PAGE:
The world is tense at levels perhaps not felt since the first half of the last century. The Russian invasion of Ukraine has imposed a terrible tragedy on us, but to this we must now add: China is increasingly hostile to Taiwan, raising the possibility of another invasion; India “accidentally” launched a missile in Pakistan; and the Iranian Revolutionary Guard fired ballistic missiles that hit the American consulate in Erbil, Iraq.
Meanwhile, the White House flirts with the drug-trafficking regime of Nicolás Maduro and Israel plays an à la Swede diplomatic role (and cooperates with former enemies to encircle Iran and prevent its nuclear reinforcement)—by the way, it is worth listening to the last message sent by former Israeli Prime Minister Netanyahu on Biden’s willingness to resume the nuclear deal with Iran.
In short, the world is changing—perhaps forever. The Fukuyamistic stubbornness of ending history because the bipolar world had been left behind was shattered long ago.We are no longer in a bipolar world, but a multipolar one, where the United States is losing more and more weight and influence in the face of the advance of its enemies.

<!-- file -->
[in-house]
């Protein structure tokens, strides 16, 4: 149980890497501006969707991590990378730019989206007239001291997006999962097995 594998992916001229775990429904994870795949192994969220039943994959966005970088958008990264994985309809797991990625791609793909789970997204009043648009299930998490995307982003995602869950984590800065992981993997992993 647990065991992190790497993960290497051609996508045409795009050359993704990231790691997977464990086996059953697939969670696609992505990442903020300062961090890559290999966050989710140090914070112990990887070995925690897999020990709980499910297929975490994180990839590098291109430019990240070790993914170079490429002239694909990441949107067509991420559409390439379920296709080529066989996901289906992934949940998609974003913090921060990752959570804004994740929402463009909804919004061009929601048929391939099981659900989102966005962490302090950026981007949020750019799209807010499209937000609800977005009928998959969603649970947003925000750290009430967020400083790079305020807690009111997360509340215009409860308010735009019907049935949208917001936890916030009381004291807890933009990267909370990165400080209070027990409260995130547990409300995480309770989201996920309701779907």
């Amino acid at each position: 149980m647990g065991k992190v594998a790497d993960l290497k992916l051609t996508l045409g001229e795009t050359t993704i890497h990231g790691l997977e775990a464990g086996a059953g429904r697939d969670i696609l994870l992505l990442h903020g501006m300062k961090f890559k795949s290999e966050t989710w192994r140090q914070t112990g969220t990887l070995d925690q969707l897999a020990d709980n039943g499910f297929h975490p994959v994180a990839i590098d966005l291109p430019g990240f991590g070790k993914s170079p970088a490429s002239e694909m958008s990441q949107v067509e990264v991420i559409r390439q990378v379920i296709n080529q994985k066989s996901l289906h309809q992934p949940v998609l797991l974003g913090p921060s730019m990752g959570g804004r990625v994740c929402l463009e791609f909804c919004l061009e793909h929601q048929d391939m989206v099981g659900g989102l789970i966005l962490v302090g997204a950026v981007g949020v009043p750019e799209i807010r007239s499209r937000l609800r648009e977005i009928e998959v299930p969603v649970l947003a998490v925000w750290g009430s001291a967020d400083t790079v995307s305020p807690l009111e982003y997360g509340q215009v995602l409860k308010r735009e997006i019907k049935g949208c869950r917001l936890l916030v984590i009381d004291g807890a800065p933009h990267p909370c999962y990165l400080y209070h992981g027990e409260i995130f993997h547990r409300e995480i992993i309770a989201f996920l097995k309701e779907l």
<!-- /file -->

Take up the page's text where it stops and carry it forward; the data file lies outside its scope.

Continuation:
It is very dangerous. We know how it started, how things are going, but we have no idea how it could end. So far, it has been bloody, with Putin’s crimes in Ukraine (dozens of children killed, hospitals devastated and thousands of civilians killed).
This Sunday, March 13, there were elections in Colombia and, regarding the candidates for the presidential elections, there is no surprise: Gustavo Petro, Fico Gutierrez and Sergio Fajardo are consolidated as the winners of their coalitions. They will compete for the presidency in the first presidential round, next May 29.
Finally, a piece of good news: Tom Brady, in the end, is not retiring. We will have the best for a while longer.
Orlando Avendaño is the co-editor-in-chief of El American. He is a Venezuelan journalist and has studies in the History of Venezuela. He is the author of the book Days of submission // Orlando Avendaño es el co-editor en Jefe de El American. Es periodista venezolano y cuenta con estudios en Historia de Venezuela. Es autor del libro Días de sumisión.